And yet, as noted, vaccines are never going to eliminate transmission. If we constantly use positive cases as reasons to re-vaccinate, the cycle will never be broken.

The solution?

Pollard states that testing needs to move towards ‘clinically driven testing in which people are willing to get tested and treated and managed, rather than lots of community testing’.

Of course, all of this is easier said than done, both practically and mentally. If we stop mass testing, we might lose sight of virus hotspots and therefore find it difficult to locate those seriously ill with COVID-19, making it harder to treat them.

It is also a big leap to make considering the scale of testing in this country for the last 12 months. At times, we have been testing one million people every day. It is a remarkable feat of science. Now, though, it is simply not necessary.

Vaccines will continue to play an important role in fighting COVID-19. They will, essentially, turn COVID-19 into a very mild illness for most who catch it.

I, for one, can attest to this. Despite being double-jabbed, I contracted COVID-19 a couple of weeks ago. For a couple of days, it felt as though I had jumped in a pool and accidentally snorted the water; I also lost my sense of smell and taste. Perhaps most interestingly, I developed a crippling obsession with Hugh Grant rom-coms from the 1990s.

Two weeks later, I am completely fine, back in the gym and no longer longing for the love Grant’s characters so easily found. Ultimately, the vaccine did its job: it neutralised COVID-19 and saved my life. It is worth noting that I am a type-one diabetic and asthmatic, seemingly more vulnerable.

The vaccines work better than we could have ever hoped. They are saving lives. Now, we need to take the next big leap – it is time to truly live with COVID-19.

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Opinion

Not-so-New Labour: why Keir Starmer is failing

He was meant to be the man, the Lord and Saviour, the man who could pull Labour back from the brink – dare I say it, the new Tony Blair. Nearly one year on, Keir Starmer’s Labour revolution has barely even begun.

Last April, Keir Starmer replaced one of the Labour party’s most controversial leaders ever, Jeremy Corbyn, after it suffered its worst electoral result in nearly one hundred years.

It was the 2019 General Election that saw Labour lose 60 seats, many of which were thought to be part of an indestructible ‘Red Wall’ – and yet, as in Westeros, the wall came crashing down.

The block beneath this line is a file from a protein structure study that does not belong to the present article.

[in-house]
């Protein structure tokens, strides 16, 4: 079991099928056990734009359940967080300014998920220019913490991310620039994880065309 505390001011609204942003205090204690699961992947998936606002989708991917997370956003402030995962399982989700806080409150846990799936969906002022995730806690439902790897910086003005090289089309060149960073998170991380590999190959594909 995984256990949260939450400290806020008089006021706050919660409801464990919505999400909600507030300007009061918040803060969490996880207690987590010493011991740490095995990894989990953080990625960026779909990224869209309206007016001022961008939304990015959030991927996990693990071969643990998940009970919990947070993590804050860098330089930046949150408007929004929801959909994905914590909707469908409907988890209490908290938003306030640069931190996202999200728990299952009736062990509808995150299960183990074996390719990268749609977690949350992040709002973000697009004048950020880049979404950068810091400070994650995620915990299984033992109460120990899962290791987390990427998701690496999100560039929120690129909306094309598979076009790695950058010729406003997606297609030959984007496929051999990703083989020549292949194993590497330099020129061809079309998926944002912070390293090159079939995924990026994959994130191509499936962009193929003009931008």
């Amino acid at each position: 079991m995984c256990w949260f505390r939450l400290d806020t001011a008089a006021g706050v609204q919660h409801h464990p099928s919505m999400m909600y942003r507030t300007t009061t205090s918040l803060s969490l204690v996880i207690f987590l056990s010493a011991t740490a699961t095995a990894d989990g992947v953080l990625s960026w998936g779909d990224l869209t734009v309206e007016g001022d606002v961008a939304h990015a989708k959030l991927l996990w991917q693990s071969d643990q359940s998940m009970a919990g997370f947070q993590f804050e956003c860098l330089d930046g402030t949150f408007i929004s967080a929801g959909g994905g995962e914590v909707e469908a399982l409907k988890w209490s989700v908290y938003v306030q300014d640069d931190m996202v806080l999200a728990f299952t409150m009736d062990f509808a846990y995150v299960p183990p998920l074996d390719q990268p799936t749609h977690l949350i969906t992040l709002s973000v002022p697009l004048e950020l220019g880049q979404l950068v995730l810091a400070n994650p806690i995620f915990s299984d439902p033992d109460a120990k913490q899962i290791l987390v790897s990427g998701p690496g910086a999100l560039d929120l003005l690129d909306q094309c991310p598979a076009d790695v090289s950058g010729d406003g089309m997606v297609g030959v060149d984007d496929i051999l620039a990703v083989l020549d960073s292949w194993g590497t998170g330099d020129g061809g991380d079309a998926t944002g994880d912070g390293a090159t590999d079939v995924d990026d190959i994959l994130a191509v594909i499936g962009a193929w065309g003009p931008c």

Labour lost Birmingham Northfield, Wrexham, Bridgend – perhaps most shocking was the loss of Bolsover; this saw Parliament’s longest-serving MP, Dennis Skinner, lose his seat.

It truly was a shocking performance and there is no doubt that the party leadership had to change – it was not resonating with the public anymore. But why?

There are likely many reasons for Labour’s shocking performance. Perhaps the British public simply was not interested in a radical, left-wing government; the party had also been unforgivably slow and reluctant to deal with a vile anti-Semitism that had spread across the party.

However, this contradicts Corbyn & co’s success just two years earlier, when they forced Theresa May’s minority government into cahoots with the Northern Irish DUP.

Rather, it is abundantly clear that Labour’s historic defeat was largely defined by Britain’s issue of the day: Brexit.

Corbyn failed to clarify his stance during the 2016 referendum and then proceeded to vote against every single solution May’s government came up with. To this day I could not tell you what Corbyn wanted out of Brexit.

Of the 60 seats lost by Labour, all but eight voted to leave the European Union – that is 52 constituencies that looked at Labour’s dreadful Brexit stance [if you can even say they had one] and thought “I’m not having any of that”.

The eventual winner Boris Johnson, on the other hand, framed the 2019 GE as the second referendum Remainers had craved for so long. The results of this make-shift referendum were so conclusive that talk of an actual follow-up all but disappeared.

It is worth noting that Keir Starmer was a ferocious Remainer himself, and frequently called for a second referendum during his time as Shadow Brexit secretary.